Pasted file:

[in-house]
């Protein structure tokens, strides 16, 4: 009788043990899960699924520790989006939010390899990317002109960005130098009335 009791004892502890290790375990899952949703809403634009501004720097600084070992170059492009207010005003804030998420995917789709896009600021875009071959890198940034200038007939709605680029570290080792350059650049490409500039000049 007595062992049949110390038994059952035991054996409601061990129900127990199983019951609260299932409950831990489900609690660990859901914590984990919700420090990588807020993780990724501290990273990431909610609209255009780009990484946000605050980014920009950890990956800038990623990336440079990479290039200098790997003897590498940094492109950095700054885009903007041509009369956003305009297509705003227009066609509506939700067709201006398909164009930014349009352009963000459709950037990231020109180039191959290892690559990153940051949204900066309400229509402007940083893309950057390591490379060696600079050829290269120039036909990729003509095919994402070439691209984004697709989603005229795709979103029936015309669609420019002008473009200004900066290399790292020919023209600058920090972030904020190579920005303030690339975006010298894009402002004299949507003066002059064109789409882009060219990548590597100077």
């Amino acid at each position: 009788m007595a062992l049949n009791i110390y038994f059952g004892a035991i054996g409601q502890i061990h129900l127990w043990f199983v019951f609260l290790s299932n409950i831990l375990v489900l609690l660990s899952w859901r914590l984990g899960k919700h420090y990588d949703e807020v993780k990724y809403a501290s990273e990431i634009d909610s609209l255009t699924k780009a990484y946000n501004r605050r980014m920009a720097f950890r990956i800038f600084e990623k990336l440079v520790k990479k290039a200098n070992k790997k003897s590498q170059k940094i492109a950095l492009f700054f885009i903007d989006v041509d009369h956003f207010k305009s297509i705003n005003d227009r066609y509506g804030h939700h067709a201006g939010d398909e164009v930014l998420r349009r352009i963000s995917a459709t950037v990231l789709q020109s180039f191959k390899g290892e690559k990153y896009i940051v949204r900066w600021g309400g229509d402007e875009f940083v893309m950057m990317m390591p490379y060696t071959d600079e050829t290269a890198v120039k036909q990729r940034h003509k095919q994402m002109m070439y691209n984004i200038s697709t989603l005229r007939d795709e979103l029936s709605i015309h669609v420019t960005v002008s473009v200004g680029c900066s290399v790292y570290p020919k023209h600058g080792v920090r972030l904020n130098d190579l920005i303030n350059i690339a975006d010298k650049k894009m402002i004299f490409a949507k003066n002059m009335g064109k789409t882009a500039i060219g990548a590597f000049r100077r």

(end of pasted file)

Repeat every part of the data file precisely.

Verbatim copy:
[in-house]
């Protein structure tokens, strides 16, 4: 009788043990899960699924520790989006939010390899990317002109960005130098009335 009791004892502890290790375990899952949703809403634009501004720097600084070992170059492009207010005003804030998420995917789709896009600021875009071959890198940034200038007939709605680029570290080792350059650049490409500039000049 007595062992049949110390038994059952035991054996409601061990129900127990199983019951609260299932409950831990489900609690660990859901914590984990919700420090990588807020993780990724501290990273990431909610609209255009780009990484946000605050980014920009950890990956800038990623990336440079990479290039200098790997003897590498940094492109950095700054885009903007041509009369956003305009297509705003227009066609509506939700067709201006398909164009930014349009352009963000459709950037990231020109180039191959290892690559990153940051949204900066309400229509402007940083893309950057390591490379060696600079050829290269120039036909990729003509095919994402070439691209984004697709989603005229795709979103029936015309669609420019002008473009200004900066290399790292020919023209600058920090972030904020190579920005303030690339975006010298894009402002004299949507003066002059064109789409882009060219990548590597100077």
């Amino acid at each position: 009788m007595a062992l049949n009791i110390y038994f059952g004892a035991i054996g409601q502890i061990h129900l127990w043990f199983v019951f609260l290790s299932n409950i831990l375990v489900l609690l660990s899952w859901r914590l984990g899960k919700h420090y990588d949703e807020v993780k990724y809403a501290s990273e990431i634009d909610s609209l255009t699924k780009a990484y946000n501004r605050r980014m920009a720097f950890r990956i800038f600084e990623k990336l440079v520790k990479k290039a200098n070992k790997k003897s590498q170059k940094i492109a950095l492009f700054f885009i903007d989006v041509d009369h956003f207010k305009s297509i705003n005003d227009r066609y509506g804030h939700h067709a201006g939010d398909e164009v930014l998420r349009r352009i963000s995917a459709t950037v990231l789709q020109s180039f191959k390899g290892e690559k990153y896009i940051v949204r900066w600021g309400g229509d402007e875009f940083v893309m950057m990317m390591p490379y060696t071959d600079e050829t290269a890198v120039k036909q990729r940034h003509k095919q994402m002109m070439y691209n984004i200038s697709t989603l005229r007939d795709e979103l029936s709605i015309h669609v420019t960005v002008s473009v200004g680029c900066s290399v790292y570290p020919k023209h600058g080792v920090r972030l904020n130098d190579l920005i303030n350059i690339a975006d010298k650049k894009m402002i004299f490409a949507k003066n002059m009335g064109k789409t882009a500039i060219g990548a590597f000049r100077r």